Livonian War, Second Livonian War (Polish: II wojna o Inflanty). Participants: Russia (Ivan IV the Terrible), Poland (Stefan Batory). Results: Polish victory Peace treaty in Jam Zapolski.

King Stefan Batory at Pskov, Russia (painted by Jan Matejko)

Polish–Muscovite War (1577–1582)

1577 - First Campaign of Batory
1579 - Second Campaign of Batory
1580 - Third Campaign of Batory


War of Polish succession (1587-1588) - civil war of the election (Polish: Wojna o sukcesję polską) Participants: factions of Sigismund III Vasa and Maximilian III. Battles: siege of Kraków, Battle of Byczyna (24 Jan 1588). Result: victory and coronation of Zygmunt III Waza.


Tatar Invasion


 Kosiński Uprising (Polish: Powstanie Kosińskiego). Cossack uprising under Krzysztof Kosiński against Poland (Kresy magnates). Important battles: Battle of Piątek, Battle of Cherkasy. Result: Polish victory.


 Tatar Invasion


Nalyvaiko Uprising (Polish: Powstanie Nalewajki). Cossack uprising under Severyn Nalyvaiko and Hryhory Loboda against Poland (Stanisław Żółkiewski). Important battles: Battle of Ostry Kamień,  Battle of Lubny, Battle of Sołonica. Result: Polish victory.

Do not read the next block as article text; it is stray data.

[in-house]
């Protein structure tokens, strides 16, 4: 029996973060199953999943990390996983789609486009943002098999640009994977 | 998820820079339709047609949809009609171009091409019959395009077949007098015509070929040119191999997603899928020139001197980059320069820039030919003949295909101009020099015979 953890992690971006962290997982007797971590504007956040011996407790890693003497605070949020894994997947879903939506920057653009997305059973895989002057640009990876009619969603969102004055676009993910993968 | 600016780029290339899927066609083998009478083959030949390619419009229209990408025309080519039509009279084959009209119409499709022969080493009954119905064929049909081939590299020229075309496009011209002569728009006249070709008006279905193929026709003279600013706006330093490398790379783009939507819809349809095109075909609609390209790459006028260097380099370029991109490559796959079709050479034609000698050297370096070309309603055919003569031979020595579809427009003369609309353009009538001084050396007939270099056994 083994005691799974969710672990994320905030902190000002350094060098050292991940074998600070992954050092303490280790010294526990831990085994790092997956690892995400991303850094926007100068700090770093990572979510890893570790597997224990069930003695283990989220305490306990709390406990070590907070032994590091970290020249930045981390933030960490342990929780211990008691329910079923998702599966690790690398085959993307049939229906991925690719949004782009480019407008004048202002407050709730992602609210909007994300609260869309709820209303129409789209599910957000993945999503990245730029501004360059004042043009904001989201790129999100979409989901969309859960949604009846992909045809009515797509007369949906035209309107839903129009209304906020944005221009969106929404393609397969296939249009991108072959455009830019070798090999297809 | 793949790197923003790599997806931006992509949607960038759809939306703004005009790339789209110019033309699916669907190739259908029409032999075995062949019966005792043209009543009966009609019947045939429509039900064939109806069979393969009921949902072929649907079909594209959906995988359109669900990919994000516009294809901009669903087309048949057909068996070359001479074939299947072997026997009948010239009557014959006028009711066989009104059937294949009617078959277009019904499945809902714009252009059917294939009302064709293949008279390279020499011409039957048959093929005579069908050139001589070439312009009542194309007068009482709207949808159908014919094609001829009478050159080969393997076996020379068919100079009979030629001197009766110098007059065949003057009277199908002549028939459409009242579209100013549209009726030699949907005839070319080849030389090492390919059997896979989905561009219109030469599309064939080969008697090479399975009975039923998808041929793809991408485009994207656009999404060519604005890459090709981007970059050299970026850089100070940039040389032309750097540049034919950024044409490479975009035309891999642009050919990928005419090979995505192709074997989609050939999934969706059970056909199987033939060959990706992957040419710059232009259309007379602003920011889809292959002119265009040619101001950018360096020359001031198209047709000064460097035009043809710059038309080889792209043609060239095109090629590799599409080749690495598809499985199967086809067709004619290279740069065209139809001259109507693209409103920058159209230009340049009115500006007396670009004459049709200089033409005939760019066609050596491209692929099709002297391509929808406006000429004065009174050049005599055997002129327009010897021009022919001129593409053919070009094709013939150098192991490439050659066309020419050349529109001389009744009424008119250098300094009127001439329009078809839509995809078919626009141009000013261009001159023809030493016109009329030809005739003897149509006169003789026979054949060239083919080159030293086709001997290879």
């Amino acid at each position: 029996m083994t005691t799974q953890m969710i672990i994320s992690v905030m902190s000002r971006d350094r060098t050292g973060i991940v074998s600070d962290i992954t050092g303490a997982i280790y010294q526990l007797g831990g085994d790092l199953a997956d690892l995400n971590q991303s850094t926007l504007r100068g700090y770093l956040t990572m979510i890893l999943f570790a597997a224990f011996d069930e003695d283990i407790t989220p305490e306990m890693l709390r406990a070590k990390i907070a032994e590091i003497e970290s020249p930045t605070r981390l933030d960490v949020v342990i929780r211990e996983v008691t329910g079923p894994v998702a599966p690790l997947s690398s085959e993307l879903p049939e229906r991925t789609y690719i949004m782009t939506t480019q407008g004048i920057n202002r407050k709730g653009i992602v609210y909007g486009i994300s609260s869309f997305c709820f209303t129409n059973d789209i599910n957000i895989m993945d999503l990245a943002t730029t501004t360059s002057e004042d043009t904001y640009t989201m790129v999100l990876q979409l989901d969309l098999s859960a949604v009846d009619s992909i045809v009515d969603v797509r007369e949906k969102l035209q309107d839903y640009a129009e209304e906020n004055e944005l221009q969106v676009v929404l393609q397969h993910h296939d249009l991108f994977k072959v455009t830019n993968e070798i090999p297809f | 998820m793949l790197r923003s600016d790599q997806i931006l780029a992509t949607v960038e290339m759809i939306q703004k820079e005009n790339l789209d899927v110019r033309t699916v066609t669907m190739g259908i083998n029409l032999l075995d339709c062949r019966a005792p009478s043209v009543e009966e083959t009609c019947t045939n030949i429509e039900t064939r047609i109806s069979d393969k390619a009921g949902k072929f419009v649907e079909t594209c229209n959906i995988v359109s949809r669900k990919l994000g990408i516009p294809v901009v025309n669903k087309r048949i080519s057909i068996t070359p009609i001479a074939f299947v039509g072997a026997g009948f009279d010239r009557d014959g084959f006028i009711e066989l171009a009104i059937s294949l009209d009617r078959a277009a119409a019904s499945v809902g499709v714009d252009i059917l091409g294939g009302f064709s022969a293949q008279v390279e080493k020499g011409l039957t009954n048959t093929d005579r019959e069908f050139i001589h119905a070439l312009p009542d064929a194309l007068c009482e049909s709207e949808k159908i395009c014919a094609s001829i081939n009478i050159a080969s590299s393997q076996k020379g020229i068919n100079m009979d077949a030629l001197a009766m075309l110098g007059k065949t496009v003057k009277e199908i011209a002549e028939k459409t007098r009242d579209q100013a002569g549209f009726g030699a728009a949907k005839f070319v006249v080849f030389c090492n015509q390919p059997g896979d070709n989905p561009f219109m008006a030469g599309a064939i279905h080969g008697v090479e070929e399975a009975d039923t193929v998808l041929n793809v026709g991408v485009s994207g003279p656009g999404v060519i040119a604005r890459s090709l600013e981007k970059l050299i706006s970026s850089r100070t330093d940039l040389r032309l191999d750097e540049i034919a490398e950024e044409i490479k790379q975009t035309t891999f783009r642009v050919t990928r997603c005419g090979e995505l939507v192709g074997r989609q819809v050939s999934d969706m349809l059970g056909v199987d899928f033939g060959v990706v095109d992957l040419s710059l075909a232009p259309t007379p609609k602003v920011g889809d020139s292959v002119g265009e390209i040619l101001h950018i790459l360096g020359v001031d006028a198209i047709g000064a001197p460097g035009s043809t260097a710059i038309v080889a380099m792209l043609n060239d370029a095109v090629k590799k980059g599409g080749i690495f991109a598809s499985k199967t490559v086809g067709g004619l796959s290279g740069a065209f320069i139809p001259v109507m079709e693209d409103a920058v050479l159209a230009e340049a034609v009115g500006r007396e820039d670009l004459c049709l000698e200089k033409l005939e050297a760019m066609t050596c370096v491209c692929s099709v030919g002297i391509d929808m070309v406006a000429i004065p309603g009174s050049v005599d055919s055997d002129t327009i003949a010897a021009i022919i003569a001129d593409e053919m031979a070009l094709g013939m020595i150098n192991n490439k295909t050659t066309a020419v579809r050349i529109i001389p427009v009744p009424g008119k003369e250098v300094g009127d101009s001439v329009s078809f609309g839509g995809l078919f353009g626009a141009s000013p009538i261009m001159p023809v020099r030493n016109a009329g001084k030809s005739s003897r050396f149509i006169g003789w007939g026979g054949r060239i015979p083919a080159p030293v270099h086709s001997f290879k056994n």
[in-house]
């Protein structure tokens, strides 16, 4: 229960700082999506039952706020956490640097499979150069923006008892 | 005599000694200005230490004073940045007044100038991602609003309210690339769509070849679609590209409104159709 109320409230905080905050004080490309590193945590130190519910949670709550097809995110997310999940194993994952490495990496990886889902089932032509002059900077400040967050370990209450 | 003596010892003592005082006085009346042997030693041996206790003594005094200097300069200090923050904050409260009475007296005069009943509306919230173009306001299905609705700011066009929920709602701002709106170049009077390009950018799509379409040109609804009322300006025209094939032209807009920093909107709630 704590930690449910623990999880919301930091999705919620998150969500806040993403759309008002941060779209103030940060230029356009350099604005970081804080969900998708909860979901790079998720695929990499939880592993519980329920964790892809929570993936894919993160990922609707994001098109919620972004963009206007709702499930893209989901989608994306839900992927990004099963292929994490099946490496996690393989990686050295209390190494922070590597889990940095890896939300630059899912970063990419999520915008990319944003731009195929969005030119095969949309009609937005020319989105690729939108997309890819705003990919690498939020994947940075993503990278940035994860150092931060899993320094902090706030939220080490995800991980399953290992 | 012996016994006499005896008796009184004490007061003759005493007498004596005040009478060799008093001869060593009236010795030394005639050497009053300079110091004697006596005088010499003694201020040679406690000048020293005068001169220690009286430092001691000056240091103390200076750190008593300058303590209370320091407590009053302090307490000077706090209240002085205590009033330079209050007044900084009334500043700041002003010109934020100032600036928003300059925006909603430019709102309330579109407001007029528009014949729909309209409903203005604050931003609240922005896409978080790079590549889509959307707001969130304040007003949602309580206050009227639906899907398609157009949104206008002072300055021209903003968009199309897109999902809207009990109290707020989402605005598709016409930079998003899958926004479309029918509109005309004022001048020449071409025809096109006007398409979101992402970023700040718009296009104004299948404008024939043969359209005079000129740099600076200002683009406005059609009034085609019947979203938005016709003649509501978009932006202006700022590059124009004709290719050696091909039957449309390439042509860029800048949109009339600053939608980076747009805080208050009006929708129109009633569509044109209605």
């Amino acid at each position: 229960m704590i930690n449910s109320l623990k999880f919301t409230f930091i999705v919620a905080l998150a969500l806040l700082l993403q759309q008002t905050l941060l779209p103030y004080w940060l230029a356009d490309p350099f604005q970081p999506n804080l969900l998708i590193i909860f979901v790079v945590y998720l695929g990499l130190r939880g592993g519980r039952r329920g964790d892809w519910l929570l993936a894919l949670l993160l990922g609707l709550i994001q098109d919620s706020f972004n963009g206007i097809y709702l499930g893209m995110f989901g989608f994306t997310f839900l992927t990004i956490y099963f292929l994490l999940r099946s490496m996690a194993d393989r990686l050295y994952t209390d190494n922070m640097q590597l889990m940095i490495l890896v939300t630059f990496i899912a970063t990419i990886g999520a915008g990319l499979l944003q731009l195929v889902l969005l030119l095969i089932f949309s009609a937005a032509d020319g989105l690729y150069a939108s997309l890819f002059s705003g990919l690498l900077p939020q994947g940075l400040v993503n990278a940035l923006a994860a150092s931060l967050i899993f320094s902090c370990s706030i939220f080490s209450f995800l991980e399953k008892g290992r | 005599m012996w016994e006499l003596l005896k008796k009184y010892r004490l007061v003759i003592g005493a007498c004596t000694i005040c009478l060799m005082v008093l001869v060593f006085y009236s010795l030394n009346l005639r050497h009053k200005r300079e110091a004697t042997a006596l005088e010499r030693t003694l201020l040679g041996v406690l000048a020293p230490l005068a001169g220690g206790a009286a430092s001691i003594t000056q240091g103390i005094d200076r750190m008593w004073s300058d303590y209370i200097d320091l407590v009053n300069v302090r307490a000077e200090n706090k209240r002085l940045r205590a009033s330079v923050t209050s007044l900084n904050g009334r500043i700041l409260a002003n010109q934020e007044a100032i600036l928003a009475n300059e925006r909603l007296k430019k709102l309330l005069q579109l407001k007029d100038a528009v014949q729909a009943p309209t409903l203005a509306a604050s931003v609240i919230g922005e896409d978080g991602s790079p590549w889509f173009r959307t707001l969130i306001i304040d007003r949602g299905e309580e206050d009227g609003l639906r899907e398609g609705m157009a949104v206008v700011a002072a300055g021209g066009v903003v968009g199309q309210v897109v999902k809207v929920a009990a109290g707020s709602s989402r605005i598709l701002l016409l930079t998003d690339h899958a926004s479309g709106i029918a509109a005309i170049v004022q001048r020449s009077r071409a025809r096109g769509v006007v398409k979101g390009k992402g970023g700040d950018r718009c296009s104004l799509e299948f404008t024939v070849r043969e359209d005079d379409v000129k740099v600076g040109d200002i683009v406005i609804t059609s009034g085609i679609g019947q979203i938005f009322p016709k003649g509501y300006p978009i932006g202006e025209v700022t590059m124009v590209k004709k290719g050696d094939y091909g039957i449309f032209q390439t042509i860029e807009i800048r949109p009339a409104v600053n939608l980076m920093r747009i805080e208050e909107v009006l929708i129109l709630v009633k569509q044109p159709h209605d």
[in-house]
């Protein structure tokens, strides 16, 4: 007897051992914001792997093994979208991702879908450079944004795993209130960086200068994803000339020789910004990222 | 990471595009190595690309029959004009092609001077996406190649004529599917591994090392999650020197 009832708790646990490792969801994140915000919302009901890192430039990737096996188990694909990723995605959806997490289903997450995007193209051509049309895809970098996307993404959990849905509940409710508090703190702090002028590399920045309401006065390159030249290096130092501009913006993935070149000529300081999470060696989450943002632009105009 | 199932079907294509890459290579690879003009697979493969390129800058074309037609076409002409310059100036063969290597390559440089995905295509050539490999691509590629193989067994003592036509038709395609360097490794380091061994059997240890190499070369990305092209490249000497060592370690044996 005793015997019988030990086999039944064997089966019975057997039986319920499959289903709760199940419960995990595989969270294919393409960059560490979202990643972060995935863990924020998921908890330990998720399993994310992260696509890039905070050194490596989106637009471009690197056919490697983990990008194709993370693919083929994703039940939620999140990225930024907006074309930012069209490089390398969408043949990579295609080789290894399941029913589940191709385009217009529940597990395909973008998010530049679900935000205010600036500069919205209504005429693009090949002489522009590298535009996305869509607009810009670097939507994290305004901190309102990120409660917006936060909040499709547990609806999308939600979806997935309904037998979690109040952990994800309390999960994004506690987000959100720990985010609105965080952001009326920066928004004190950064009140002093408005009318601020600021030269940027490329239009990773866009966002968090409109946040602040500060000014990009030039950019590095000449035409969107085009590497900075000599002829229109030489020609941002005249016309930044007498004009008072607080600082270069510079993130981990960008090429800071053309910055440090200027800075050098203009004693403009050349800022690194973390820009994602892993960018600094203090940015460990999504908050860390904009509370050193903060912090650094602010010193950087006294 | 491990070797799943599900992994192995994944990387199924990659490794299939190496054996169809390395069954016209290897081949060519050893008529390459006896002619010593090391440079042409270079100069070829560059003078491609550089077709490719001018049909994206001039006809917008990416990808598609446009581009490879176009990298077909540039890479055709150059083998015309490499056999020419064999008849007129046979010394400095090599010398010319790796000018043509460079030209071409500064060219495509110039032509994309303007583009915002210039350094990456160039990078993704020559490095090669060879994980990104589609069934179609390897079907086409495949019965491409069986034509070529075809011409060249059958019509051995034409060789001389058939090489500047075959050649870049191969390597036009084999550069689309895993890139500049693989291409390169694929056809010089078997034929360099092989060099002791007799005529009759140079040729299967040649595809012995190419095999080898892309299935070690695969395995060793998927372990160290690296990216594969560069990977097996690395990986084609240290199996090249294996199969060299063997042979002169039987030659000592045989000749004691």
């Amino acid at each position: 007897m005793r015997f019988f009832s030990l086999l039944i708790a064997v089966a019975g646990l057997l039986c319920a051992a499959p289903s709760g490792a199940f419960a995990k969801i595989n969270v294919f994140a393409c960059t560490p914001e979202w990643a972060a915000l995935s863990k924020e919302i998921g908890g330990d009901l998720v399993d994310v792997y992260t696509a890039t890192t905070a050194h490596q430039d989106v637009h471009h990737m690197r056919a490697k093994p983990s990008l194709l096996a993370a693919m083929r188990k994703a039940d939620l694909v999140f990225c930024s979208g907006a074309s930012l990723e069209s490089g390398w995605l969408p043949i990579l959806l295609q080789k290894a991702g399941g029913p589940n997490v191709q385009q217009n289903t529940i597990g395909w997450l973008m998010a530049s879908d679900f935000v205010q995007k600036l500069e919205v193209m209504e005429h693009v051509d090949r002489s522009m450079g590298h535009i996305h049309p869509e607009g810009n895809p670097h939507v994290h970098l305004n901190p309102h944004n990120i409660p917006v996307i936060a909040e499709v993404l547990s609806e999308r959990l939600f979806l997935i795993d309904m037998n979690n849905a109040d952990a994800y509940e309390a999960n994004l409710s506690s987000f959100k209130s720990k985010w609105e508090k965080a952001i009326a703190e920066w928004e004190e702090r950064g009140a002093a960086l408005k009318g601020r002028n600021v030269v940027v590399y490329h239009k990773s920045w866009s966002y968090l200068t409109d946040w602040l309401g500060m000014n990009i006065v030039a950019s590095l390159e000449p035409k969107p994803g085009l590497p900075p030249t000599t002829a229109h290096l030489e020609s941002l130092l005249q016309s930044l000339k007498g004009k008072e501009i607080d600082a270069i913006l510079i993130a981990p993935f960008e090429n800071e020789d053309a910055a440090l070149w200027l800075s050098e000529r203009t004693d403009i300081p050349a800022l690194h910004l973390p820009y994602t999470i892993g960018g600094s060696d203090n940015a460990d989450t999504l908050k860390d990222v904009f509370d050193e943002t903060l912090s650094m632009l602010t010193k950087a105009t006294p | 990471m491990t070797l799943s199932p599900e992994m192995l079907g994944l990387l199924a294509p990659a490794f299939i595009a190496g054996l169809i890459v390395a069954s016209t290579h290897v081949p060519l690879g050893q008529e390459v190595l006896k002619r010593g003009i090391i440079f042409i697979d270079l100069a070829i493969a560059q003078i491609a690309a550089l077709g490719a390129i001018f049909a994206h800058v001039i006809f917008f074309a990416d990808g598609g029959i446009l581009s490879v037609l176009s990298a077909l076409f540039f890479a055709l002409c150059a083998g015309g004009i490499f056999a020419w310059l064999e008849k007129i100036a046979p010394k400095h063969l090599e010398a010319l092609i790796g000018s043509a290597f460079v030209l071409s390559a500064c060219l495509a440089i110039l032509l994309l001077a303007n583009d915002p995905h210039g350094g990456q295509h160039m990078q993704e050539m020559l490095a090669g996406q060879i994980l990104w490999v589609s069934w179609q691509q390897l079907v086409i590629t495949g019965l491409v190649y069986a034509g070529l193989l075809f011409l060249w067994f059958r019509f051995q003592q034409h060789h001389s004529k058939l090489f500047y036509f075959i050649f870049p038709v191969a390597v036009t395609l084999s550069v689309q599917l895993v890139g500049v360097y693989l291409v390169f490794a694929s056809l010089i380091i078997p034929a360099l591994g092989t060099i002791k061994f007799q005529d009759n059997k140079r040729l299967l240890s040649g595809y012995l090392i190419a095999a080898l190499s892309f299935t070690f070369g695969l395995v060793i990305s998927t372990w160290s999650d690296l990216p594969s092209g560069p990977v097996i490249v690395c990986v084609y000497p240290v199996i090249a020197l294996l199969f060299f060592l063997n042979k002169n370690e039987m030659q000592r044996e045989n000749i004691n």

Magnate wars in Moldavia, against Ottoman Empire/Turkey. Result: Polish defeat


Ottoman-Commonwealth War (1620-1621) - Polish defeat at the Battle of Cecora, then Polish victory. Commonwealth stopped Ottomans great invasion Battle at Chocim.

Polish-Swedish Wars, Third Livonian War (Polish: III wojna o Inflanty). Participants: Poland (Zygmunt III Waza), Sweden (first Charles IX of Sweden, then Gustavus Adolphus). Result: inconclusive/Swedish minor victory. See also Armistice of Altmark (Stary Targ).

War against Sigismund

Polish-Swedish War of 1600 - 1611
Polish–Swedish War of 1617 - 1618
Polish-Swedish War of 1620 - 1622
Polish-Swedish War of 1625 - 1629

Sigismund III Vasa


Polish-Muscovite War
First Dimitriad 1605-1606
Second Dimitriad 1607-1609


Zebrzydowski Rebellion, a civil war in Poland. Minor victory of King Zygmunt III Waza.


Thirty Years' War – minor involvement on the Habsburg side, mostly noticeable in the series of wars with Sweden (see above and below).


Ottoman-Commonwealth War - Polish defeat at the Battle of Cecora ends
 the Magnate wars in Moldavia.


Tatar Invasion


Zhmailo Uprising. (Polish: Powstanie Żmajły). Cossack uprising under Marko Zhmailo and Mykhailo Doroshenko against Poland (Stanisław Koniecpolski). Important battles: Battle of Kniazhi Bairaky, Battle of Cybulnik. Result: Polish victory (see Treaty of Kurukove, ugoda kurukowska).